Definition of options and spreads4 Minutos De Lectura
What are options and spreads? An option is basically a contract between two parties and, as in any contract, has a buying party and a selling party. Depending on which party it is, it will have some rights or have to assume some responsibilities.
Options are derivatives, because they derive from an initial or underlying product, which can be stocks, indices, futures, currencies, etc.
When you buy an option, you are acquiring a right, while the opposite party of the contract, to which you sell the option, is acquiring an obligation. The buyer, when acquiring this right, will be obliged to pay, and the seller, when acquiring the obligation, will receive a charge (premium, credit).
There are only 2 types of options: call and put
If you buy a call option (long call) you are buying the right to buy 100 shares at a specified price (strike or exercise price in English) on a specified date (expiration date) and the opposing party, the seller of the call option (short call), is buying the obligation to sell those shares at the specified price on the specified date.
Let's see an example to be easier to understand. When a person goes to buy a house, they usually make a down payment and sign a promissory contract so that the buyer agrees to buy the house in a period, for example, three months from now. After 3 months, the buyer makes the rest of the payment and acquires the house, and if it is returned, the seller keeps the down payment.
Well, this is an example of a call option: there is a contract and the buyer of the contract (who wants to buy the house) is buying the right to buy that house in 3 months for the agreed price (exercise price), while the seller of the house, also seller of the contract, agrees to sell the house for the price fixed in those 3 months.
The put options are similar, but opposite. If you purchase a put option (Long Put) you are purchasing the right to sell 100 shares at a specified price (strike price) on a specified date (expiration date), and the selling party (Put Short), you purchase the obligation to buy the shares at the specified price on the specified date.
We can also find a daily example: house insurance. We assume you take out an insurance policy that guarantees a value of EUR 100,000 in case of fire. Here you are buying a Put option (the value of the annual fee), where you acquire the right to sell your house for $ 100,000 during the year, while the insurance company, which sells the Put option, undertakes to buy the house at that price during the current year, until the next renewal of the contract.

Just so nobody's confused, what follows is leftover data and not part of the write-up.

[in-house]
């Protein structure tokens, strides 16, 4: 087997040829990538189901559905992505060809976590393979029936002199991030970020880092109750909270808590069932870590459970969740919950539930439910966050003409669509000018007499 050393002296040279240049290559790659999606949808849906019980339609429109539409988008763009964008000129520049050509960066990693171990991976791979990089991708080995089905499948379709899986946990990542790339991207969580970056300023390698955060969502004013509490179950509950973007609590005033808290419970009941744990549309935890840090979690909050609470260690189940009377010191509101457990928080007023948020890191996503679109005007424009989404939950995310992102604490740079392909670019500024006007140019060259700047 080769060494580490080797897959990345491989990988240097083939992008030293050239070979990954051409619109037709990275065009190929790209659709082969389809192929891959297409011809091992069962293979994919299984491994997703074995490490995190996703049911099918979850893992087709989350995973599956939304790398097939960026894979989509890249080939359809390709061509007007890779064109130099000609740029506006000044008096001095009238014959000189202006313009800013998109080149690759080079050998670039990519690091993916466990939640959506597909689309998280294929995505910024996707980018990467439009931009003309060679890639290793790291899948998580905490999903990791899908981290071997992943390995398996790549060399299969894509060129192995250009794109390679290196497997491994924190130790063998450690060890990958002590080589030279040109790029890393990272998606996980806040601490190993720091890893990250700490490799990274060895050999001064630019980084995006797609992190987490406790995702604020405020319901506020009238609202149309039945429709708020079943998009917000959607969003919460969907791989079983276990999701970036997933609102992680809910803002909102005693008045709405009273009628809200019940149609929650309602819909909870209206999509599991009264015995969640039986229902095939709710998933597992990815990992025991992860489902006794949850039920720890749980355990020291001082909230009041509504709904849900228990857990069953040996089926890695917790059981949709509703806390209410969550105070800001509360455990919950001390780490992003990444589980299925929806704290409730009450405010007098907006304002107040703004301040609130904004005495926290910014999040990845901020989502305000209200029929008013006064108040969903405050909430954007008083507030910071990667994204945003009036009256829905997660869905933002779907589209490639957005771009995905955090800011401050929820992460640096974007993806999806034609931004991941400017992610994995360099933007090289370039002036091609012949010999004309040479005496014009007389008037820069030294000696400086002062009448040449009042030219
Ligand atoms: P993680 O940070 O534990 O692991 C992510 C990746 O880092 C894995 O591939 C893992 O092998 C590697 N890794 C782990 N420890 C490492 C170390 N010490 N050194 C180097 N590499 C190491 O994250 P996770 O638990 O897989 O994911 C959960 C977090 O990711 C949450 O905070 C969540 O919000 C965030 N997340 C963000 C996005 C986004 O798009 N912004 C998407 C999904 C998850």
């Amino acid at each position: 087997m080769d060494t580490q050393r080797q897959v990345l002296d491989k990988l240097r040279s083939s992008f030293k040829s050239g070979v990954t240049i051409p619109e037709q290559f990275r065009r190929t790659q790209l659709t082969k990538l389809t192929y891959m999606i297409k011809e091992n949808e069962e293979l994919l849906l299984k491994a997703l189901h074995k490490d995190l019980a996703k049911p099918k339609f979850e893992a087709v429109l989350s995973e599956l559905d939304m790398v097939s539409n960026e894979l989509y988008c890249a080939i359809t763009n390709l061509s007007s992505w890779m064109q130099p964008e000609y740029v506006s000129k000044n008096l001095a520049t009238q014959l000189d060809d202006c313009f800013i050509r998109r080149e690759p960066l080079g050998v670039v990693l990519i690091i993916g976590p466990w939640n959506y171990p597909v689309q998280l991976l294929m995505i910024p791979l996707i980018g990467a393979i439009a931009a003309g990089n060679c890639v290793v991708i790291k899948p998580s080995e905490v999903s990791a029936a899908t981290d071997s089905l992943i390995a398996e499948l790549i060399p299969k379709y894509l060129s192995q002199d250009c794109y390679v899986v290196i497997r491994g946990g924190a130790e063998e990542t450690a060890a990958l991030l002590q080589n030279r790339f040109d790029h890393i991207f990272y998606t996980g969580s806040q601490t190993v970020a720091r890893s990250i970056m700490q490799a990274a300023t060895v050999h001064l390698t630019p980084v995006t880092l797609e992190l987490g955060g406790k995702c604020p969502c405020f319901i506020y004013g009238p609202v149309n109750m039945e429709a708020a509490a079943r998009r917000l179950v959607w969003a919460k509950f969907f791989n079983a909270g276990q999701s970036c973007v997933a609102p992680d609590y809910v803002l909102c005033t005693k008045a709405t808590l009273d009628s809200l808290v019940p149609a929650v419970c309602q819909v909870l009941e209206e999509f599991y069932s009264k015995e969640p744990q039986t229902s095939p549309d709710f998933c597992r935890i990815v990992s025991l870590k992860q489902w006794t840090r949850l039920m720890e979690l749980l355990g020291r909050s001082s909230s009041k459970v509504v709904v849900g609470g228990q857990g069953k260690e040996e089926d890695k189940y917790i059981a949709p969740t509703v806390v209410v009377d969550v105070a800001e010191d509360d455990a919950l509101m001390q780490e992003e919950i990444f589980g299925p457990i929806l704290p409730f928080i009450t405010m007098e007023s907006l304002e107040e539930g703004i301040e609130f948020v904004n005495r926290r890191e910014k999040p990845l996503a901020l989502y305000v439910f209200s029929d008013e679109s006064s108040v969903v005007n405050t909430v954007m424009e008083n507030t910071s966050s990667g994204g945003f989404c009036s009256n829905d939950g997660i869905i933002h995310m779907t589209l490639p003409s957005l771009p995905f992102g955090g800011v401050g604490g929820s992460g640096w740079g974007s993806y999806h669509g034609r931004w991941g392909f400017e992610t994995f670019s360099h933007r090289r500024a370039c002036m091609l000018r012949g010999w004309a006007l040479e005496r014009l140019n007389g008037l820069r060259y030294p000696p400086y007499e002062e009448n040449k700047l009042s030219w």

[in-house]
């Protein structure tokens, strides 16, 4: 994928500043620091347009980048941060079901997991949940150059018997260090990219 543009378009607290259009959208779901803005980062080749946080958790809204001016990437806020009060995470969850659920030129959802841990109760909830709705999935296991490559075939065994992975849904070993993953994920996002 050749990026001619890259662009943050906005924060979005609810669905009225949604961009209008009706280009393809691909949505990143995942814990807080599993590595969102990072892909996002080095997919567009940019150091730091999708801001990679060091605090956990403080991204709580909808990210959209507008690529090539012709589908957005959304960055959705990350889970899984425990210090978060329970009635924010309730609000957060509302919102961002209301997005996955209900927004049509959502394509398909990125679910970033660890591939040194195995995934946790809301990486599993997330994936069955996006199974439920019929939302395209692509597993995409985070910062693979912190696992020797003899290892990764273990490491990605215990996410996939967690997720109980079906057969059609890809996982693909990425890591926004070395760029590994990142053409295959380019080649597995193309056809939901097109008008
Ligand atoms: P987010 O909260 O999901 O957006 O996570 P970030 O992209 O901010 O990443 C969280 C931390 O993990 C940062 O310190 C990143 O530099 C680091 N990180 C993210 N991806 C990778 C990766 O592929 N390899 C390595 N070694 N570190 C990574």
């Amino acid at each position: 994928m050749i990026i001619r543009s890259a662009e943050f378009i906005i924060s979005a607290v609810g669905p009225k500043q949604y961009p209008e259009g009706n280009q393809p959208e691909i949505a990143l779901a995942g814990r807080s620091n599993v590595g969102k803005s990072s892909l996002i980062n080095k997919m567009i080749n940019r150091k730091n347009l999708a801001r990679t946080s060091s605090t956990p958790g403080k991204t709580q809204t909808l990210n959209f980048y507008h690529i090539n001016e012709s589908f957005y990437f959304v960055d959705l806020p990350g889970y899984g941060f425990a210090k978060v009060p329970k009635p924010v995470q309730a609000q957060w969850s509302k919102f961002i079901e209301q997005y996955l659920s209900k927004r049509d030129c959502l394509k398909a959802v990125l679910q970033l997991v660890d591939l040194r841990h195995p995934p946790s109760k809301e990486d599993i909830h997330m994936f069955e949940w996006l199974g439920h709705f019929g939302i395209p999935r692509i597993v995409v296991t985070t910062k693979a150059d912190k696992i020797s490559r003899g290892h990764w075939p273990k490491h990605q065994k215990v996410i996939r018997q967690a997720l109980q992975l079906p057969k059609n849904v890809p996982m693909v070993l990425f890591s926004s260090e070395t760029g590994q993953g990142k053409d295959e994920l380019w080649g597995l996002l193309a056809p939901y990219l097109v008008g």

Making a summary:
The buyer of the option acquires the right (to pay) and the seller of the option has the obligation (to receive money from him)
There are 2 types of options: call and out, therefore 4 types of basic operations:
Long Call: the right to buy at the exercise price on the expiration date (or any time for US options Let's see ....)
Short Call: obligation to sell at the exercise price on the expiration date (or, in case it is assigned. see also ...)
Long Put: right to sell at the exercise price on the due date
Short Put: obligation to buy at the exercise price on the due date
Options operations are simply combinations of the 4 basic transactions among themselves and/or adding the purchase or sale of shares.
Depending on the option structure, the choice of exercise price and the expiration date of each option, we can create various strategies for:
optimize a trend (up, down or sideways)
speculative, or more conservative, strategies
Examples of spreads transactions would be: Straddle, Strangle, Covered Call, Trade Necklace, Call Calendar, Bull Put, among others.
The options are among the types of assets with the greatest risk. Before starting to invest and make operations with options, the first step is to know the risks associated with them.